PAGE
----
Pope Francis called on Monday for collective action through the United Nations to "stop unjust aggression" in Iraq, in an implicit criticism of unilateral US air strikes against Islamic militants there.
Asked about recent US strikes against Islamic State targets in northern Iraq, the pope said that "in the case where there is unjust aggression, it is acceptable to stop an unjust aggressor. I emphasise the word 'stop'. I am not saying 'bombard' or 'make war upon'."
"One nation cannot decide" alone how to end the aggression, the pontiff, speaking aboard the flight bringing him back from a trip to South Korea, added.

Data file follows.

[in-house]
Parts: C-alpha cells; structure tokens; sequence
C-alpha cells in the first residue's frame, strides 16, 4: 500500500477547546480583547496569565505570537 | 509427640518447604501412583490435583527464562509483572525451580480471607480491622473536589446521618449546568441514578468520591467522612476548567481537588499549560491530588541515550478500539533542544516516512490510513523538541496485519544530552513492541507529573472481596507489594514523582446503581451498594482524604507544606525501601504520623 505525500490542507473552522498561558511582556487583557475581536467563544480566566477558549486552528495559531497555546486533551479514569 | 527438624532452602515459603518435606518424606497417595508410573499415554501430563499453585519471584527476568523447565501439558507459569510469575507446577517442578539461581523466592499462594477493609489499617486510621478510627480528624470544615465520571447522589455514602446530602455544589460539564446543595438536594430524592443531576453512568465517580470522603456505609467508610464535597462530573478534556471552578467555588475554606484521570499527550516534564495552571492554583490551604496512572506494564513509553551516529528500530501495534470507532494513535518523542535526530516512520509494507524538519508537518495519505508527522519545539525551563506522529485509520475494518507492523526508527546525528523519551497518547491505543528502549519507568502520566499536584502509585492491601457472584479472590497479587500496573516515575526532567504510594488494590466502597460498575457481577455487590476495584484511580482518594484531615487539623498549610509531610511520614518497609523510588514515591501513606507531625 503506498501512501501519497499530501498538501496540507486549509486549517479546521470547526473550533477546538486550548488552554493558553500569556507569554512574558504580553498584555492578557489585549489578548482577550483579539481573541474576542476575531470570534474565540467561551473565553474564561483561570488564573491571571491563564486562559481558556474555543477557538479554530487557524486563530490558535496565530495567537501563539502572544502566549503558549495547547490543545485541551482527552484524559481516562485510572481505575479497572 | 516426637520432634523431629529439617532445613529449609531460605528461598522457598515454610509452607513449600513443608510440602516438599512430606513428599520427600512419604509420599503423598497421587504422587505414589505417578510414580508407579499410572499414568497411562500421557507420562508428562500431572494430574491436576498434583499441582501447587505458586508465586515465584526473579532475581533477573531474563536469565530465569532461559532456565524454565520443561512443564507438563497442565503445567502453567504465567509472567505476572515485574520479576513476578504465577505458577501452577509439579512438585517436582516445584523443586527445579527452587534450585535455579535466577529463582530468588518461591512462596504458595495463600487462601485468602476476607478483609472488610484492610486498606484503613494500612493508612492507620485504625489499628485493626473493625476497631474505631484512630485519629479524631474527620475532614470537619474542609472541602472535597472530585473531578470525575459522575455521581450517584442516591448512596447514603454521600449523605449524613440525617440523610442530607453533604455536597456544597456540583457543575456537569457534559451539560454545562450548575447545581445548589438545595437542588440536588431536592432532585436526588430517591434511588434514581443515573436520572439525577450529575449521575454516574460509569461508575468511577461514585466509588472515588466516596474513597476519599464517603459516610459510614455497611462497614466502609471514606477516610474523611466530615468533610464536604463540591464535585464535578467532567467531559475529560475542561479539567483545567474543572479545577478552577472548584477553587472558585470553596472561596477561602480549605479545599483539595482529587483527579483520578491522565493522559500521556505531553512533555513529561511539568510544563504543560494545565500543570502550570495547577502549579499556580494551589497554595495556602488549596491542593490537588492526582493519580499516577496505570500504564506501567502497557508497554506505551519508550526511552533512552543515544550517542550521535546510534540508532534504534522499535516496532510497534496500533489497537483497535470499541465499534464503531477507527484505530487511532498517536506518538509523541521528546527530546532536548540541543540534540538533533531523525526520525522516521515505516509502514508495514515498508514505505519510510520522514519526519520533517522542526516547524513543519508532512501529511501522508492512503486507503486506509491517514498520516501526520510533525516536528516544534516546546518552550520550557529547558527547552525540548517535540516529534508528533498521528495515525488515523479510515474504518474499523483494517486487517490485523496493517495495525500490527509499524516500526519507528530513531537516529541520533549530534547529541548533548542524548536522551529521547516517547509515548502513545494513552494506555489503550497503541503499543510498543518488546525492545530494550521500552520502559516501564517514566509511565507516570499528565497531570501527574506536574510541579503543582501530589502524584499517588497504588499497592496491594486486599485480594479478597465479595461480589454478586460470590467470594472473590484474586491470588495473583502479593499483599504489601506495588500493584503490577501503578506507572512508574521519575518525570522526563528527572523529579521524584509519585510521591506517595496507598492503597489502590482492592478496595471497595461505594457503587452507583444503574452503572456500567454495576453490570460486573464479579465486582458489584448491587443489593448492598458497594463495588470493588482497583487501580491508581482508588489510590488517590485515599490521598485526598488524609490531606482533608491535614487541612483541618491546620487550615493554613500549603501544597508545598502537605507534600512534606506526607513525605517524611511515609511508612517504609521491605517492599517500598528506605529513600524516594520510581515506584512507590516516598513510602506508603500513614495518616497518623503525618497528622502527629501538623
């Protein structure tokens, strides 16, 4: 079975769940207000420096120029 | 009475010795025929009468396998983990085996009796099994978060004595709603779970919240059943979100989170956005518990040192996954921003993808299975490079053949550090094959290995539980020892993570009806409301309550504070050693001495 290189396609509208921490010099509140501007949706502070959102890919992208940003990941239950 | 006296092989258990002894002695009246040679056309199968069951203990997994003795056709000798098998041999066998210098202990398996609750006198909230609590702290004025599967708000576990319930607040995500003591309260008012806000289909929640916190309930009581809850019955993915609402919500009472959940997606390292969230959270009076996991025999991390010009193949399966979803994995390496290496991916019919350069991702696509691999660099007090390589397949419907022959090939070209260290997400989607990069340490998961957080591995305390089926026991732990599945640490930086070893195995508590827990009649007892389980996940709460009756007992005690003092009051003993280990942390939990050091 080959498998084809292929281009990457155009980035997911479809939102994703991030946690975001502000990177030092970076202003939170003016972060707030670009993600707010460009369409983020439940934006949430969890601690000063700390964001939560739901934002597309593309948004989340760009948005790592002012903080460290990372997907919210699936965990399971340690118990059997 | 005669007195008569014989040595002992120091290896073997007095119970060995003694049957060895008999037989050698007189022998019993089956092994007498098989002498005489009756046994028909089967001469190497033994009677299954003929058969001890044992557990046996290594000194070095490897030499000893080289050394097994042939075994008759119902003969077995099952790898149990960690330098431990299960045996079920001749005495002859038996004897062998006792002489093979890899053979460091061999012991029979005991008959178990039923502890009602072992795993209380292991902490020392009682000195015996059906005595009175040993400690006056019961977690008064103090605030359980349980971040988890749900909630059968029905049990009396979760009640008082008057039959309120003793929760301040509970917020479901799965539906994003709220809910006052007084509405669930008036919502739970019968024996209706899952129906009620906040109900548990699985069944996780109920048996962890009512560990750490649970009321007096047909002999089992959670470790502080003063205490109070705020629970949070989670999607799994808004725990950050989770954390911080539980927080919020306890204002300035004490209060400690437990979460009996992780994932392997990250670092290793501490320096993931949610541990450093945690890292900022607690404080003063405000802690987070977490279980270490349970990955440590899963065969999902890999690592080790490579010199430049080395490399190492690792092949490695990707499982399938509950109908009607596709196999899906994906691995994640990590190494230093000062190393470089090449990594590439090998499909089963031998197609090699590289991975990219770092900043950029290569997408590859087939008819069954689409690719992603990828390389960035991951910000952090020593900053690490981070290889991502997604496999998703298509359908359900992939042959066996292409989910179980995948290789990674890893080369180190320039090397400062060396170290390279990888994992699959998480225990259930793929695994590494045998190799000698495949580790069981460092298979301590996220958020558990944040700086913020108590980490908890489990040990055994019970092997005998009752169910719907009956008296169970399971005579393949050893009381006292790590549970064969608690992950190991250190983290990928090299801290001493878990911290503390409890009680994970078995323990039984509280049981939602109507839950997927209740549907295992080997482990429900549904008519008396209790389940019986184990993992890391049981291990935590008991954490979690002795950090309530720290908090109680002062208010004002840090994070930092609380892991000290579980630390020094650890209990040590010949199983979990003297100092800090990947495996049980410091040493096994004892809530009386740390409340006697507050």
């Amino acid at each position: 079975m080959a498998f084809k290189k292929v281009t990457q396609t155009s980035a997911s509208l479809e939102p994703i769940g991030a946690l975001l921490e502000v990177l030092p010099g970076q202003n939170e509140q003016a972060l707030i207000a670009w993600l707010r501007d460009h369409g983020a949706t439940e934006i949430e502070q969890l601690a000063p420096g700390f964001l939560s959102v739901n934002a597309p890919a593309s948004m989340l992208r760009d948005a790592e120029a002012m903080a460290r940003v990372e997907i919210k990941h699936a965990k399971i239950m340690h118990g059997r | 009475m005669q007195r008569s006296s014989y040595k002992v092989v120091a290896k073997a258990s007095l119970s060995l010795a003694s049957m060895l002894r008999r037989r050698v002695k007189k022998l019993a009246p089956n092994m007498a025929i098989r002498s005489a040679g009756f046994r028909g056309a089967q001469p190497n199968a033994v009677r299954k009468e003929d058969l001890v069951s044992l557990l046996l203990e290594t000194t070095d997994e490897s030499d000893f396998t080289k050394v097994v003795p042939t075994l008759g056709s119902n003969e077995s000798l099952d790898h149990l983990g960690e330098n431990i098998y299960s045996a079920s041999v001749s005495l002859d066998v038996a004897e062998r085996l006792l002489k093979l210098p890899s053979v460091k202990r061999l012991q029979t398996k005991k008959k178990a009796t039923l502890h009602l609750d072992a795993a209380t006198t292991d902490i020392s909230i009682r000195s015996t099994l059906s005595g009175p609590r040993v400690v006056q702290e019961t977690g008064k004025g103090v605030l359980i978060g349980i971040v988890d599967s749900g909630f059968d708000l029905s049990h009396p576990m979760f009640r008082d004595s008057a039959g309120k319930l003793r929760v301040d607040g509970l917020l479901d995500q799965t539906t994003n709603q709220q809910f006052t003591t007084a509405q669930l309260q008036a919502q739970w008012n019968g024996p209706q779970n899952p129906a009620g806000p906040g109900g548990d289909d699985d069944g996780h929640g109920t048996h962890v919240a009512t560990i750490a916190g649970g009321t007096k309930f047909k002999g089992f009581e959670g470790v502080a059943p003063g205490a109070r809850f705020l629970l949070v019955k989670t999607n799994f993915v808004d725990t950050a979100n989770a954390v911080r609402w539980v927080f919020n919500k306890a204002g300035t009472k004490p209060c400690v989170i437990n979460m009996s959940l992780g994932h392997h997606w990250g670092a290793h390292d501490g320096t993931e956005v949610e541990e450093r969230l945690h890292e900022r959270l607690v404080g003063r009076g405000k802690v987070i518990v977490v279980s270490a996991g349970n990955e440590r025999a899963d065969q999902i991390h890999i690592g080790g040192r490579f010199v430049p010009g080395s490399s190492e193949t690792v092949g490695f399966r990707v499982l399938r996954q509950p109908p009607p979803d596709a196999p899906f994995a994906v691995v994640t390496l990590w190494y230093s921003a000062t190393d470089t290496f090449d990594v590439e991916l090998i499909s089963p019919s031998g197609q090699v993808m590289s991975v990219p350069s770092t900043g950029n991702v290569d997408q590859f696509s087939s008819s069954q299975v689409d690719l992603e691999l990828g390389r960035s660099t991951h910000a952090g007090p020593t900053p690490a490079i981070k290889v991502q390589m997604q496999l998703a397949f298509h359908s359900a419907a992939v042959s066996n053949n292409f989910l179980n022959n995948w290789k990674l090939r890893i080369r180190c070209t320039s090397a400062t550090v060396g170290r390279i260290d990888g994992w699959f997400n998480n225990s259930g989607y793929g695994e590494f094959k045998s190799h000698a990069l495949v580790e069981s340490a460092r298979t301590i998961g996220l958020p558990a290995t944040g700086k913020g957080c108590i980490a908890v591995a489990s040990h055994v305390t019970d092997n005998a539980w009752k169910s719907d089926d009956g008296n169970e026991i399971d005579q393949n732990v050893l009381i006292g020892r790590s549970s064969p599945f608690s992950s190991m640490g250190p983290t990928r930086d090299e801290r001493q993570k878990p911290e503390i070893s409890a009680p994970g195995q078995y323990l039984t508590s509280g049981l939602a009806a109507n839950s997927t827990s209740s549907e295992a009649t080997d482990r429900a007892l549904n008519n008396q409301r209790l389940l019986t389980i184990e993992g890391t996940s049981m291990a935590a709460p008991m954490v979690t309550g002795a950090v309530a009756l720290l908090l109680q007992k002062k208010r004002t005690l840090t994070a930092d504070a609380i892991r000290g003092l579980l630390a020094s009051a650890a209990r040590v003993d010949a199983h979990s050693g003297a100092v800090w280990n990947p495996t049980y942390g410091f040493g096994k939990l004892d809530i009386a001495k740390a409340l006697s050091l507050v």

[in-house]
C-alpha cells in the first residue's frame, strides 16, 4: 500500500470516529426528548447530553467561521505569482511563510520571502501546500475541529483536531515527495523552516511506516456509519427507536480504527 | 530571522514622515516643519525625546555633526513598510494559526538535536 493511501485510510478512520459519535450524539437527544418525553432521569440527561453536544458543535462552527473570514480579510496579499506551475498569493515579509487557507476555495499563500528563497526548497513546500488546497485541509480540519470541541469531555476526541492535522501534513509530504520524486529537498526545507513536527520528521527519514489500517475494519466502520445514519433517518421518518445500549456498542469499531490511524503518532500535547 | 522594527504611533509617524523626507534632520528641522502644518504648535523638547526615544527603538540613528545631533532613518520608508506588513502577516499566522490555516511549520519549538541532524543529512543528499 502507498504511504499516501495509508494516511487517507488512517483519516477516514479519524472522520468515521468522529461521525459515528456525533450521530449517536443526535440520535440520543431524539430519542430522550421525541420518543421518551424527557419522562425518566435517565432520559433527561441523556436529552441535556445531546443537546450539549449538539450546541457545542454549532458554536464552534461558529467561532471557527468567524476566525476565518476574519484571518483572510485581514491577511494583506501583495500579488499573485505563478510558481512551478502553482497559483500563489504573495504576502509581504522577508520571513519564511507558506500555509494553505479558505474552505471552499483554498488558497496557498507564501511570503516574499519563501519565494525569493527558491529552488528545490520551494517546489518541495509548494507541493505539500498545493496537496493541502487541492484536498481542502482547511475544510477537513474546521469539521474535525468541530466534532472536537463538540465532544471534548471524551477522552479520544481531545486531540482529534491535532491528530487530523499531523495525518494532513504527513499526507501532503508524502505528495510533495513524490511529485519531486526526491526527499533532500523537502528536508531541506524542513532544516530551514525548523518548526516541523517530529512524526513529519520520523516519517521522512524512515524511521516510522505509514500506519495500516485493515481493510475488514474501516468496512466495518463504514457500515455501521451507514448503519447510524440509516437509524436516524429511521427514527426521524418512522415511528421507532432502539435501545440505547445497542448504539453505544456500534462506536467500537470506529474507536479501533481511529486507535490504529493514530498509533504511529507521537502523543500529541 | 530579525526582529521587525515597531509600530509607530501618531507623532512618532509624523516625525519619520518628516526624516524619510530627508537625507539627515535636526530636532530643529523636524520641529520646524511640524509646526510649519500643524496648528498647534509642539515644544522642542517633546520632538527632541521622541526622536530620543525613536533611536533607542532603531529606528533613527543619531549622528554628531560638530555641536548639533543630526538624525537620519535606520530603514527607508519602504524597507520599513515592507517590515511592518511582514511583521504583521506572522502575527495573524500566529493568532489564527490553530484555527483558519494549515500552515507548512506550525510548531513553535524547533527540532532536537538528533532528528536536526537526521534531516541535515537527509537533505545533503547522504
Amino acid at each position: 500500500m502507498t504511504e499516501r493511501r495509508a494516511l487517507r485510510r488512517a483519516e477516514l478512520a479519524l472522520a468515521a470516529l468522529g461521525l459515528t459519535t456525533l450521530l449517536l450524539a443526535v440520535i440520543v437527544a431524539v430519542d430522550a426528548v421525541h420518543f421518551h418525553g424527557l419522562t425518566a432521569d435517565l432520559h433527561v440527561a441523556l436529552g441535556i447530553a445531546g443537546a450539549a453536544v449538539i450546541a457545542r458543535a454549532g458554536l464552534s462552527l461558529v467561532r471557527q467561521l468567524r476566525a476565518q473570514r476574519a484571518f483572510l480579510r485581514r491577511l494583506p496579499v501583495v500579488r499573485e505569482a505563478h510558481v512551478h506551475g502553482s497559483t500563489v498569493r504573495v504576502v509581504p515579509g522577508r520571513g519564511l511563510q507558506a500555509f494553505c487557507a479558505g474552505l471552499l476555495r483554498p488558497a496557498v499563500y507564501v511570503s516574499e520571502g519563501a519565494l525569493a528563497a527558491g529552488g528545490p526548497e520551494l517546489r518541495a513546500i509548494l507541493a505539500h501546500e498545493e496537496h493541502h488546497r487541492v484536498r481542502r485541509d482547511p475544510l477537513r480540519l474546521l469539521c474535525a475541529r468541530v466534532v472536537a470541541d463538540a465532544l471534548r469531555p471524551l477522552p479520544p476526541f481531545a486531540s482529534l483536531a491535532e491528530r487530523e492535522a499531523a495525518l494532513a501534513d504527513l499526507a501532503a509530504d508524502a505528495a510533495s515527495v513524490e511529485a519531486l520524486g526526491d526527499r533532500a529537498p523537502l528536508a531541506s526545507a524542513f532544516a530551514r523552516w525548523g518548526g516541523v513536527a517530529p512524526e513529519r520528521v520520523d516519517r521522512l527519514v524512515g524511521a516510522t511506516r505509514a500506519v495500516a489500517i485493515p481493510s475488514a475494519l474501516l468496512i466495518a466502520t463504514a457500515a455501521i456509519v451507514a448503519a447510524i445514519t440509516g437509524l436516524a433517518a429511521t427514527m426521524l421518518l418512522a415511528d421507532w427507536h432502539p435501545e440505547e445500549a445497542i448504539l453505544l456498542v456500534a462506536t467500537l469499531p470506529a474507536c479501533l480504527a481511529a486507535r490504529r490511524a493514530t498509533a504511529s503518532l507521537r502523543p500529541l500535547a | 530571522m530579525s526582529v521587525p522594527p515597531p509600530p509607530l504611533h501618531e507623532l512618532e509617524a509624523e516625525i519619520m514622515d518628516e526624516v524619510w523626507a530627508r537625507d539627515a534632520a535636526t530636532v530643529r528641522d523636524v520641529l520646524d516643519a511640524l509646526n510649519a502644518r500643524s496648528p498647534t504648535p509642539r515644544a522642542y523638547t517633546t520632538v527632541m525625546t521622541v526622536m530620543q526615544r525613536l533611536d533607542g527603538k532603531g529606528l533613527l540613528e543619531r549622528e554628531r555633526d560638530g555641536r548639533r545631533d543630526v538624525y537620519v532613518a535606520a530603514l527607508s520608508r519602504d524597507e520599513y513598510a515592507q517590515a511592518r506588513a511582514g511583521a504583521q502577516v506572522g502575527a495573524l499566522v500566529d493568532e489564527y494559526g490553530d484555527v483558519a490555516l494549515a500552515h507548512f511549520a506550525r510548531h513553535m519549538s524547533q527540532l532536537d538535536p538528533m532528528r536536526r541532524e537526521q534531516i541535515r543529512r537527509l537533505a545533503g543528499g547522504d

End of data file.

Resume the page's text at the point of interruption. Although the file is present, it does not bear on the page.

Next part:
"The idea of the United Nations came after the Second World War. That is where we should be having the discussion and saying, 'there is an unjust aggressor. How are we going to stop it?'"
Last week, after thousands of Iraqi Christians had fled attacks by Islamic State jihadists in the north, Francis made a plea to the UN to do all it can to stop the violence.
The Holy See's ambassador to the United Nations, Silvano Tomasi, voiced support days earlier for the US air strikes, in a notable rare exception to Vatican policy promoting peaceful conflict resolution.
"Military action might be necessary," Tomasi said.
Francis told reporters on Monday he was glad to be able to clarify his position on the right to a legitimate defence in the face of the risk of genocide.
Church figures on the ground in Iraq, where the Islamic State and other militant groups are carrying out a brutal offensive, have warned that Christian persecution may be becoming a genocide.